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Posts Tagged ‘balsam fir’

Soft-needled fir tree

Andre searches for the perfect tree at a local tree farm.

Andre searches for the perfect tree at
a local tree farm, Fragrant Firs.

Christmas is such a special time of the year and for many families, the selection of a Christmas tree is a “deep-rooted” Christmas tradition that often marks the beginning of the holiday season. Searching for and finding the perfect tree is always a lot of fun for “kids” of all ages.

There are many different species of trees that are commonly used for Christmas trees.

Pines, especially the long-needled white pine and the shorter needled Scotch pine, are very popular for Christmas trees especially here in the Shenandoah Valley. These make long-lasting Christmas trees but are sometimes hard to decorate because they tend to be very full, especially if they’ve been sheared heavily.

White pine has a beautiful shape but not much room for ornaments

White pine

The branches of white pine are quite flexible so then tend to bend under the weight of heavier ornaments; those need to be hung closer to the trunk. Scotch pine and Austrian pine don’t have this problem as they have much stiffer branches.

Spruce trees make lovely Christmas trees, if you can get past their very prickly needles! They have a wonderful shape with good strong branches for holding lots of ornaments.

Andre's snow tree glistens.

Andre’s snow tree sparkles in the light.

Because of their strong branches and open growth habit, André usually picks a beautiful spruce for his “snow tree” which he flocks and decorates with colorful balls and other ornaments – no lights go on this tree. Norway spruce, blue spruce, and white spruce are commonly cut for Christmas trees. The spruces don’t hold their needles quite as well as the pines and firs but if you keep water in the tree stand, they will last a good while.

Sometimes cedar trees are cut for Christmas trees but they can also be prickly and they dry out fairly quickly. My grampa had a little farm in northeastern Pennsylvania and he used to cut a small hemlock as a Christmas tree. These were pretty and the needles were very soft but they didn’t last long indoors and the branches were rather flimsy for holding heavier ornaments.

A beautifully decorated fir tree.

A beautifully decorated fir tree.

My personal favorite for a Christmas tree is one of the soft-needled fir trees. These trees are long-lasting with great needle retention and they add a wonderful fragrance to your home for the holidays! They have strong branches and, as long as they haven’t been over-sheared, are open enough to hang lots of ornaments. This is important because we have loads of ornaments.

Fir trees have long been a favorite for cut Christmas trees particularly in the northern parts of the country because they are a typically a northern species. Balsam fir (Abies balsamea) grows in the cold climate of New England and Canada and noble fir (Abies procera) is found in the Pacific Northwest. Both of these species are cut and shipped all over the country for the Christmas tree trade.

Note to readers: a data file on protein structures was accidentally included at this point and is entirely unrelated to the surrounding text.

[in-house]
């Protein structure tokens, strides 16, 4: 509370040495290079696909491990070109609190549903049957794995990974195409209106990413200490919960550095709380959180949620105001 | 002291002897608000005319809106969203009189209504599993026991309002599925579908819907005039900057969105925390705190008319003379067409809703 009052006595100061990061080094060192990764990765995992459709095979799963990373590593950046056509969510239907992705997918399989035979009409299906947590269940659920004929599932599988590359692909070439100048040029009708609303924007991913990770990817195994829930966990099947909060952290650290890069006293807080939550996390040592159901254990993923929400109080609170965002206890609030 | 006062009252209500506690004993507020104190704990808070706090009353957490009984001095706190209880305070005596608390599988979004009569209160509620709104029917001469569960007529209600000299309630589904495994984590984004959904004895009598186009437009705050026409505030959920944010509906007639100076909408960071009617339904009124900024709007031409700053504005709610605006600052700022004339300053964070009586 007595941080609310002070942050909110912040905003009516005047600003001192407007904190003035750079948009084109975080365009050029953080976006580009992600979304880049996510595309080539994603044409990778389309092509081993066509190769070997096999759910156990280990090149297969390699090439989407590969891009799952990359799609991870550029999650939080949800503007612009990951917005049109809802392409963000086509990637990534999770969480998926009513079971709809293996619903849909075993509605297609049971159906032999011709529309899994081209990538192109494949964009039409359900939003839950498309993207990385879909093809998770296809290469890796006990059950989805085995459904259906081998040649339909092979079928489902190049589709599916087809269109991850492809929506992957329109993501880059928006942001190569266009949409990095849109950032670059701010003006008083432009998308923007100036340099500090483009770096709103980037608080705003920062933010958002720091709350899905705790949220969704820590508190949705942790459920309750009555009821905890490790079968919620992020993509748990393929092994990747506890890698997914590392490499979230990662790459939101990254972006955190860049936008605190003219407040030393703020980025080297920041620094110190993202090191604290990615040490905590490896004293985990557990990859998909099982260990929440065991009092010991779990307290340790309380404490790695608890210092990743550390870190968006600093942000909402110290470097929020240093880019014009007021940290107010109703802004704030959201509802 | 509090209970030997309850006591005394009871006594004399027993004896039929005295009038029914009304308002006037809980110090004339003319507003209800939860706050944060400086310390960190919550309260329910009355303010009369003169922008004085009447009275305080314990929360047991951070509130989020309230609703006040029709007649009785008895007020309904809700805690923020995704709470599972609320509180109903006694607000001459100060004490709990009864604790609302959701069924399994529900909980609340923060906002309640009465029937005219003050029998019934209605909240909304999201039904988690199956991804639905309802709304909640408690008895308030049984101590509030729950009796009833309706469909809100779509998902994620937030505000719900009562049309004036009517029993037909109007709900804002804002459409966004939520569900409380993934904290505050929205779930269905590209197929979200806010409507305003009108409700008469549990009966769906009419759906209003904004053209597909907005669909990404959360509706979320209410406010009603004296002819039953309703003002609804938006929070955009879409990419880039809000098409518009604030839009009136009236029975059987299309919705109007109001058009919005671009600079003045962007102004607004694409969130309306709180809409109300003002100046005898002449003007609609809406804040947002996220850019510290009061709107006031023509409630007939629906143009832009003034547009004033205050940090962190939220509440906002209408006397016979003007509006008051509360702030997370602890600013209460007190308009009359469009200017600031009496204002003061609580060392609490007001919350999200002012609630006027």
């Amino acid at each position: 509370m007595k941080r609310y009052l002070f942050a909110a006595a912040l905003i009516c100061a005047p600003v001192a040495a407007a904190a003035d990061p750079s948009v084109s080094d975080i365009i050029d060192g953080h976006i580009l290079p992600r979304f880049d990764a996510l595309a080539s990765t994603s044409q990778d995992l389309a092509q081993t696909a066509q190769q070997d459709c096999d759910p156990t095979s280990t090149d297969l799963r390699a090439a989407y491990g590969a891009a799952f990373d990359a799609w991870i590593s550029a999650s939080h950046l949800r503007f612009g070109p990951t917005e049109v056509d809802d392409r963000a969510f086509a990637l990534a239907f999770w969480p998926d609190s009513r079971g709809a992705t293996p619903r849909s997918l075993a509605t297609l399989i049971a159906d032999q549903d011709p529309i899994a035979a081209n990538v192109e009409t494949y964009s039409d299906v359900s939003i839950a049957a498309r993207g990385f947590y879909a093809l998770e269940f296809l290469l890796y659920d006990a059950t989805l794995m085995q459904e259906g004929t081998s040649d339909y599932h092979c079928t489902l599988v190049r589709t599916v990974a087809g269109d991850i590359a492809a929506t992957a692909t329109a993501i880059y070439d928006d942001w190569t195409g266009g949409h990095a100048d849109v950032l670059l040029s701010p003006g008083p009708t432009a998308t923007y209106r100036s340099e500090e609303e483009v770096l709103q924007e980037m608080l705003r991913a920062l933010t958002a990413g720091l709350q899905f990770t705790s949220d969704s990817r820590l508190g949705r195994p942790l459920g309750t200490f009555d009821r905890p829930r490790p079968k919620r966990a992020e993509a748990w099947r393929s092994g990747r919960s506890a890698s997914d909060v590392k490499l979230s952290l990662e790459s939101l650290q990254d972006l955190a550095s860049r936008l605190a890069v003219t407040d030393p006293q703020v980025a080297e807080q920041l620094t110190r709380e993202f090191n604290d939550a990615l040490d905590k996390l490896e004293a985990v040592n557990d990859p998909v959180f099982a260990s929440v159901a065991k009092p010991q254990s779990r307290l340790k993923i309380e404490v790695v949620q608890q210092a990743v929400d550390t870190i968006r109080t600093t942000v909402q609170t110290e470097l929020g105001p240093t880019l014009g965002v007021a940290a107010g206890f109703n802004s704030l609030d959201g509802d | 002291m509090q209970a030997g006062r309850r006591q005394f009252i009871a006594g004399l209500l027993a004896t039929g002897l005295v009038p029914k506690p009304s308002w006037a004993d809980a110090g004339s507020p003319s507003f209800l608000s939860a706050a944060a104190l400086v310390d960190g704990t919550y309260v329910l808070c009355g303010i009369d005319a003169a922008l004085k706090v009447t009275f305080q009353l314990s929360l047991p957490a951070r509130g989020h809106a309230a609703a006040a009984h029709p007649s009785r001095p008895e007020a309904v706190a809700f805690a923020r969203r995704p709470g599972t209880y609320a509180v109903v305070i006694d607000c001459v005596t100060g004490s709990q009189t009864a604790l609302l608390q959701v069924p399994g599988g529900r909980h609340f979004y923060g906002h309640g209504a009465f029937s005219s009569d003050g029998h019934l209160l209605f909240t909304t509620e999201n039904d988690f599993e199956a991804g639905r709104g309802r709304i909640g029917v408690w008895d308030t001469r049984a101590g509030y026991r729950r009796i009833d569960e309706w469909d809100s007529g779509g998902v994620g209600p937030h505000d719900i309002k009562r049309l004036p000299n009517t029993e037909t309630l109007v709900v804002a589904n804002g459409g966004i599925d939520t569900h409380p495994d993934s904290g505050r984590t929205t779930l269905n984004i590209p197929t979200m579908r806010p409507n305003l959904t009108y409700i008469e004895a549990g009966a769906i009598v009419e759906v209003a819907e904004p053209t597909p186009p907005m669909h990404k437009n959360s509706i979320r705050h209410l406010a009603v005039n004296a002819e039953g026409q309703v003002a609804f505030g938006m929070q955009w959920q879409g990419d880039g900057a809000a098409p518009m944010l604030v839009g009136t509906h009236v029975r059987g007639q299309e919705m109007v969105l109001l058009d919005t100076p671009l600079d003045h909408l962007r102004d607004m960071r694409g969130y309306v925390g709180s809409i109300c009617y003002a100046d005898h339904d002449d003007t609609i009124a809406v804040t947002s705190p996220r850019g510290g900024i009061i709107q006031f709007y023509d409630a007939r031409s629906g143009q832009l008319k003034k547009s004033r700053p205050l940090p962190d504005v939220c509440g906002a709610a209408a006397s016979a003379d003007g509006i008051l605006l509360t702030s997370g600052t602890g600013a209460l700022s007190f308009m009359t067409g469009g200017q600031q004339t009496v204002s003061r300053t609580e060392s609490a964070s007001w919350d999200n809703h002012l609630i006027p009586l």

Rows of Canaan fir grow at Fragrant Firs in Fishersville, VA

Rows of Canaan fir grow at Fragrant Firs tree farm in Fishersville, VA

Two other firs, Fraser fir and Canaan fir, are popular Christmas trees in the Mid-Atlantic States. It’s really interesting how a northern tree species like fir came to grow as far south as North Carolina. Canaan fir and Fraser fir are believed to have evolved from relict populations of balsam fir that survived on the mountaintops after the last glacial period. During the Pleistocene glaciation, it is thought that many of the northern conifer species, including the balsam fir, migrated south along the Appalachian Mountain range until there was a continuous fir population from Canada south to North Carolina.

Red spruce and young Fraser firs grow among the dead Fraser firs near Clingman's Dome.

Red spruce and young Fraser firs
grow among dead Fraser firs in
North Carolina near Clingman’s Dome.

As the climate warmed, the balsam fir retreated back to the north and southern tree species replaced the fir trees at lower elevations in the south. However, isolated pockets of firs remained at higher elevations in the mountains of North Carolina, Virginia, and West Virginia.

These firs, which are now considered varieties of balsam fir, are Fraser fir (Abies balsamea var. fraseri) found only in the mountains of North Carolina, eastern Tennessee, and Virginia above 3,800 feet, and Canaan Fir (Abies balsamea var. phanerolepis) which is restricted to higher elevations in the mountains of West Virginia and Virginia.

Sadly, over the last 50 years about 95% of the mature Fraser firs in the southern spruce-fir forest have been killed by the balsam woolly adelgid (Adelges piceae). This pest initially decimated populations of balsam fir in the Northern Appalachians and has since moved south to the Smokies. Read more about this devastating pest.

Until next time – Merry Christmas and Happy Holidays to everyone!

Enjoy the season!

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